United Nations Secretary General Antonio Guterres delivers the opening address at the 73rd session of the United Nations General Assembly at U.N. headquarters in New York, U.S., September 25, 2018.
(photo credit: REUTERS/CAITLIN OCHS)
The United Nations plans to scale up its response to hate speech, United Nations Secretary-General Antonio Guterres said on Monday as he warned against a rising tide of xenophobia, including antisemitism and anti-Muslim hatred.
“Hate speech is a menace to democratic values, social stability and peace,” Guterres said as he spoke at the opening of the month-long UN Human Rights Council’s 40th session in Geneva. “We are seeing a ground swell of xenophobia, racism and intolerance, including rising antisemitism and anti-Muslim hatred.”
Hate speech has spread “like wildfire through social media, the Internet, and conspiracy theories. It is abetted by a public discourse that stigmatizes women, minorities, migrants and refugees.”
“Hate is moving into the mainstream in liberal democracies and authoritarian states alike,” Guterres continued. “Political parties and leaders are cutting and pasting ideas from the fringes into their own propaganda and their campaigns. Parties once rightly considered pariahs are gaining influence over governments. With each broken norm, the pillars of humanities are weakened.”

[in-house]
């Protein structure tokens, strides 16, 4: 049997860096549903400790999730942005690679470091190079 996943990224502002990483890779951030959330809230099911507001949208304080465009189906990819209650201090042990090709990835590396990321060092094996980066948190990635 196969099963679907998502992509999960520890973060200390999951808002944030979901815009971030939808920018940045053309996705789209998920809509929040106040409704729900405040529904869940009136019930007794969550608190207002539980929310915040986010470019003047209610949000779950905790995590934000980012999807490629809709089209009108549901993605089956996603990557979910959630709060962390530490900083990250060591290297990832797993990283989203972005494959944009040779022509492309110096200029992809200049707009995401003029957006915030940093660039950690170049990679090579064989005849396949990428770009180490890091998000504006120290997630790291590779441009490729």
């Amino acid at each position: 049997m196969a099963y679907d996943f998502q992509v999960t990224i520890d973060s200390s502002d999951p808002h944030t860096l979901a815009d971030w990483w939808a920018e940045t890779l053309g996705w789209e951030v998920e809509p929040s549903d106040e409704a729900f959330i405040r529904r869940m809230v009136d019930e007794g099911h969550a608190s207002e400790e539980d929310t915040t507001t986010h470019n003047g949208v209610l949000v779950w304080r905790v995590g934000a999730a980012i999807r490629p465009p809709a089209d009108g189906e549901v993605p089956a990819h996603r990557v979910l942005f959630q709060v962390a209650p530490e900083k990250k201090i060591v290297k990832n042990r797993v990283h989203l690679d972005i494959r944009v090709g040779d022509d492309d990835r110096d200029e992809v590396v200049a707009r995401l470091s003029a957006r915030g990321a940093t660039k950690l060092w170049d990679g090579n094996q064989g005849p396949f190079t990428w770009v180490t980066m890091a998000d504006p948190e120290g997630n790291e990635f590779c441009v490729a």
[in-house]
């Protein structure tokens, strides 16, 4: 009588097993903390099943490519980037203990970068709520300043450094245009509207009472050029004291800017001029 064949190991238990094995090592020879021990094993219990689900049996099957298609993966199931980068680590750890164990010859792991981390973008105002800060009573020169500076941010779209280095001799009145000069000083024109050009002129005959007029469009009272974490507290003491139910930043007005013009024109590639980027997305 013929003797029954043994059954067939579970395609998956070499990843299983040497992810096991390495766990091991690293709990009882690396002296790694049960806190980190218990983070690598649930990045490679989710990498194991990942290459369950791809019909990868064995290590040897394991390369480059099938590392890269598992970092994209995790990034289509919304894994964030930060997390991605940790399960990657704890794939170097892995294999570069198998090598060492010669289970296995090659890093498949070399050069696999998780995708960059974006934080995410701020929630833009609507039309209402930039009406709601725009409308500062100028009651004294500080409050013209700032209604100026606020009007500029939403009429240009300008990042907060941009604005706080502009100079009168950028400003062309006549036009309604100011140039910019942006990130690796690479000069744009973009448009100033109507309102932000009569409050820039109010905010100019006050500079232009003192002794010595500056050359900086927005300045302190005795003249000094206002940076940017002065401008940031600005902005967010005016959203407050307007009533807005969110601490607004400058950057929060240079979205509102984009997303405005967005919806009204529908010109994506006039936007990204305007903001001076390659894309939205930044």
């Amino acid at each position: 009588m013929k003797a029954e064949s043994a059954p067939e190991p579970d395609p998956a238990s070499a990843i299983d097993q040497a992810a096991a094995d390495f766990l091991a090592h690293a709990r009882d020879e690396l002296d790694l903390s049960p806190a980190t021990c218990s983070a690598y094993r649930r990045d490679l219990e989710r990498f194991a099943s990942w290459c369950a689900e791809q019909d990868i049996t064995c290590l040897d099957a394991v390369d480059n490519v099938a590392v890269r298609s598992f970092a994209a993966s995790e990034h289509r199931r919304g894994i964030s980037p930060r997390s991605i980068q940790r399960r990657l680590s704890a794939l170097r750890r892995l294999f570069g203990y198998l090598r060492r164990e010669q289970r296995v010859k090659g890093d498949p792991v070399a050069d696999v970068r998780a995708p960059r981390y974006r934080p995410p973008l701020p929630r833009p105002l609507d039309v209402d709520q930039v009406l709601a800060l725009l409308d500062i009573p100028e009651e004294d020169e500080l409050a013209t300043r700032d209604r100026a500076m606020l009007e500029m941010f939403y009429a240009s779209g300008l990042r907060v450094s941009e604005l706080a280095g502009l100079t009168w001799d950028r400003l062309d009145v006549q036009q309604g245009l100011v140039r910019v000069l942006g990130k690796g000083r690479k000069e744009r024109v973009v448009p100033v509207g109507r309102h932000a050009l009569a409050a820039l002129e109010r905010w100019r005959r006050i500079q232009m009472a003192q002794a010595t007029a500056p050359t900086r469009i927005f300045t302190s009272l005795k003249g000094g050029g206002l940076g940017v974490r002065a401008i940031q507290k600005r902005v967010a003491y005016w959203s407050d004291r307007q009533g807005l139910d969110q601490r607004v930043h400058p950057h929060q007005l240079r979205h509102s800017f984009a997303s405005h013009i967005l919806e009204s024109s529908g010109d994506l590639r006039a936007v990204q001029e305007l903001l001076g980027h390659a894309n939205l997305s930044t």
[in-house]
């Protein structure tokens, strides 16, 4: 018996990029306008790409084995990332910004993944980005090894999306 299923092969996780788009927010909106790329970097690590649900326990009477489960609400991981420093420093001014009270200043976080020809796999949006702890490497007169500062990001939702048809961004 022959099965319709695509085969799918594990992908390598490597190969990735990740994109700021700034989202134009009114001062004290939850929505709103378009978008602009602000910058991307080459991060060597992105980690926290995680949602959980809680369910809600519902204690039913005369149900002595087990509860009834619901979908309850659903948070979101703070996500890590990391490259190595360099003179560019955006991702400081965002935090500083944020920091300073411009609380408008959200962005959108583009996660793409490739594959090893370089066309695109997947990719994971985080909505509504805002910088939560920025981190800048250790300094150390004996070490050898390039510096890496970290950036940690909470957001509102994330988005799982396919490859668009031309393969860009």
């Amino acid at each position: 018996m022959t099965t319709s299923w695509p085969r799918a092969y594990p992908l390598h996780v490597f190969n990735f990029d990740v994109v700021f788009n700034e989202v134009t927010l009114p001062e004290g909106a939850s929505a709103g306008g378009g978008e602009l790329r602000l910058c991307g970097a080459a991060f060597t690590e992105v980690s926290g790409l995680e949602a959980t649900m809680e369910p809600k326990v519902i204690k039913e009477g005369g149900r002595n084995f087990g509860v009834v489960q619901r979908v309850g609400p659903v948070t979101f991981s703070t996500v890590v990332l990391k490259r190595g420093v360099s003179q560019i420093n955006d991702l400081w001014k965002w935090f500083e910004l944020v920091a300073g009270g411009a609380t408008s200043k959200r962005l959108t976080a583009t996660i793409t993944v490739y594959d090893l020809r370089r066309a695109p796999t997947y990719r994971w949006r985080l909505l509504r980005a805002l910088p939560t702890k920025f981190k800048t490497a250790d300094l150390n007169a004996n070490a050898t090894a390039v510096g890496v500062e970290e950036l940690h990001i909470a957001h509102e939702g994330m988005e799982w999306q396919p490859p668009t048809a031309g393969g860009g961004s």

“We have seen how the debate on human mobility has been poisoned with false narratives, linking refugees and migrants to terrorism and scapegoating them for many of society’s ills,” Guterres said.
The UN is in the middle of preparing a global plan of actions to combat hate speech. On March 18, the UNHRC will debate seven reports against Israel, under Agenda Item 7.
The UNHRC is mandated to debate Israeli alleged human rights violations under Agenda Item 7 during every session. Israel is the only country with such a standing mandate. Charges of human rights abuses against all other countries are debated under Agenda Item 4.
As in past years, the UN will hear more reports against Israel than against any other country.
The UNHRC had initially said that at this session it would publish for the first time its controversial database on companies doing businesses with areas of Israel over the pre-1967 lines.
Israel has worked behind the scenes to prevent the publication of the database. The UNHRC is also expected to debate Israeli actions against Palestinian rioters along its border fence with Gaza. The protests have taken place as part of the Hamas-led “March of Return.” More than 220 Palestinians have been killed by Israeli troops at the protests, according to the Hamas-run Gaza Health Ministry.
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